Twenty-five years later, when I sat down to translate Siddhartha for Modern Library, all these long-forgotten feelings came flooding back, and several times I found myself weeping at the keyboard as I relived scene after deliciously fraught scene (Siddhartha’s despair, the death of Kamala, the final revelation). I could never have harbored such feelings for this book if I had first encountered it as an adult. But as an adult reader and translator I was able to arrive at a new appreciation of the novel, particularly after having learned more about the circumstances of its composition. Hesse began writing Siddhartha late in 1919, at a time when all of Europe was still reeling from the trauma of the Great War, which had decimated an entire generation of young men. His novel presents a fantasy diametrically opposed to the violence of war: a world in which young men have the leisure to seek out the paths best suited to them. And this is what so excited us in junior high school, at a point in our lives when we were all desperately weary of being told what to do but not yet ready to take on the responsibility for our own lives and learning. I spoke about these things on the stage of the town auditorium in Calw on Hesse’s birthday, July 2. It was a fancy prize ceremony, with local dignitaries galore, a cello ensemble, and an amazing Laudatio by Denis Scheck. You can read his words along with mine on the website of the Calw Hermann Hesse Foundation. Pictures of the ceremony are posted there too.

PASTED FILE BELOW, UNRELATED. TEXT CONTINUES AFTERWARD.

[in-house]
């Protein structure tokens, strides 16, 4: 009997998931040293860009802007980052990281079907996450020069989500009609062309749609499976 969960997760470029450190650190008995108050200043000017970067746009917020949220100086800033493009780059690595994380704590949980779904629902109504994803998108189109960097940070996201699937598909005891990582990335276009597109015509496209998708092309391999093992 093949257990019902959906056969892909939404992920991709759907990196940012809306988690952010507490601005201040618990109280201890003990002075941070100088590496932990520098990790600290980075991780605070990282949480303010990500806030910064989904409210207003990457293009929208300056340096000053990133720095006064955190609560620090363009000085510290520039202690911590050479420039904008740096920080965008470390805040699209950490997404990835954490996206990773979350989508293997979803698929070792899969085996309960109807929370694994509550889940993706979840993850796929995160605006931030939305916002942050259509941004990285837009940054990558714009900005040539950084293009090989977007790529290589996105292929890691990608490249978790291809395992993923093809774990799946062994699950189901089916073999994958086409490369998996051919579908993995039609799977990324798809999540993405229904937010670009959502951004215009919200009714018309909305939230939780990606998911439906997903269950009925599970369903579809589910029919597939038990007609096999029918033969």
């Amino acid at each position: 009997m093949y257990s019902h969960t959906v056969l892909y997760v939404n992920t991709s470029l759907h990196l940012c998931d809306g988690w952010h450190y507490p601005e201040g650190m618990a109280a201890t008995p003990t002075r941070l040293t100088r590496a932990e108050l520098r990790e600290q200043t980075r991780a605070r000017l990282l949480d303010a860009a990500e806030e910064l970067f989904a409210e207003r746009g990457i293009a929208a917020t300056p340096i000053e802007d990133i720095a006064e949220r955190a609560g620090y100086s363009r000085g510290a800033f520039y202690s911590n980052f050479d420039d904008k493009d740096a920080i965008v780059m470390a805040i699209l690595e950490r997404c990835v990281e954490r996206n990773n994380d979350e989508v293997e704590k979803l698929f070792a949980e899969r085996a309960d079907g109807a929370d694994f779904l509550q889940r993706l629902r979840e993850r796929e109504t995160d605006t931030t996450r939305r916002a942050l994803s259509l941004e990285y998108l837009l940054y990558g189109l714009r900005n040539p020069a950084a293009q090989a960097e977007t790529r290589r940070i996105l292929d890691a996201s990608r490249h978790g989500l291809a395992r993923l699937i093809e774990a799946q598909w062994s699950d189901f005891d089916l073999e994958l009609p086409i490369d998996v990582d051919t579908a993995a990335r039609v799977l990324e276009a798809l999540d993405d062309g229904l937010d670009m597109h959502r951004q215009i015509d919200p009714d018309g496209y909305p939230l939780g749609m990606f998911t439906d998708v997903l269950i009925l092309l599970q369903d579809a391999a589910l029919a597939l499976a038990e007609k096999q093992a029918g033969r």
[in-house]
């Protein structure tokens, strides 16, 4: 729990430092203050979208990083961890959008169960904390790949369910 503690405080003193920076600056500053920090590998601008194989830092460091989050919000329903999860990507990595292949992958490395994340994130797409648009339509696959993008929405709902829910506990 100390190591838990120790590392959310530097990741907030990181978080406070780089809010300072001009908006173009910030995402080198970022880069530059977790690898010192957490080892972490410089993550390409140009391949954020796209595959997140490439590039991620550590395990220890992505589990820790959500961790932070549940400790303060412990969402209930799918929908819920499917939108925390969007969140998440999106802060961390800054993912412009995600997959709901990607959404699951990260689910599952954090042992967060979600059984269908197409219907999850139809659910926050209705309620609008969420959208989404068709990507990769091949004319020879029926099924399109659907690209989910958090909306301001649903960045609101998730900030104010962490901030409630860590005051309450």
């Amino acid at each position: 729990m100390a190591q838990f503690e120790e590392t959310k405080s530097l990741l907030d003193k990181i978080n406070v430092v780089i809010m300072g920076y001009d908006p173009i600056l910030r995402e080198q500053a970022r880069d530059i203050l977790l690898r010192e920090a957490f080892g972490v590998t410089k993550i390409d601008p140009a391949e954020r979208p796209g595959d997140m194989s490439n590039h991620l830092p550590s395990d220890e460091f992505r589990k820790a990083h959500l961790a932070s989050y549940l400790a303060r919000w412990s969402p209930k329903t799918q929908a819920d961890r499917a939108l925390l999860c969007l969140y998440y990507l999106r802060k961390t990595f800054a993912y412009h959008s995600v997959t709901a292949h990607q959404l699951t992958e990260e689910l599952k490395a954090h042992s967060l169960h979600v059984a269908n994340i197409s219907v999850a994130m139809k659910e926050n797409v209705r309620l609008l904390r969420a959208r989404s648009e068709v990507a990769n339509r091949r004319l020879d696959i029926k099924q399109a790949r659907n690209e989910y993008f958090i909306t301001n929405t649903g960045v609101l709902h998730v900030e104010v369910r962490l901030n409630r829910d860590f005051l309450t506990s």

Submissions open for hotINK 2013

Here’s a heads-up for translators of international theater: The hotINK festival – which brings international playwrights and their plays to New York each year and presents them in English translation – is now accepting submissions for its 2013 festival, to be held from April 17 – 22 at the Lark Play Development Center. The 2012 festival, which I blogged about here, featured work by Nikolai Khalezin (Belarus), Ivan Dimitrov (Bulgaria), Suzie Bastien and Michael Mackenzie (Canada), Giorgos Neophytou (Cyprus), Jessica Cooke (Ireland), Aleksey Scherbak (Latvia), Taher Najib (Israel-Palestine), Linda McLean (Scotland) and Jean Tay (Singapore) and outstanding directors and actors from the New York theater, including Satya Bhabha, Reed Birney, Kathleen Chalfant, Alvin Epstein, Joe Grifasi, Adam LeFevre, Lisa Peterson, Elizabeth Rich, Lisa Rothe, Deborah Rush, Jay O. Sanders, Giovanna Sardelli, Heidi Schreck, Sturgis Warner and Tamilla Woodard.

The 2012 festival also featured a collaboration with the PEN Translation Committee, which co-hosted a panel discussion with foreign playwrights and their translators. We are planning to continue the collaboration in 2013.

Playwrights selected for the 2013 festival will be flown to NYC and provided with accommodations thanks to a grant from the Ford Foundation. For information on applying to participate, see the hotINK page on the Lark website. All applications must be received by October 15, 2012.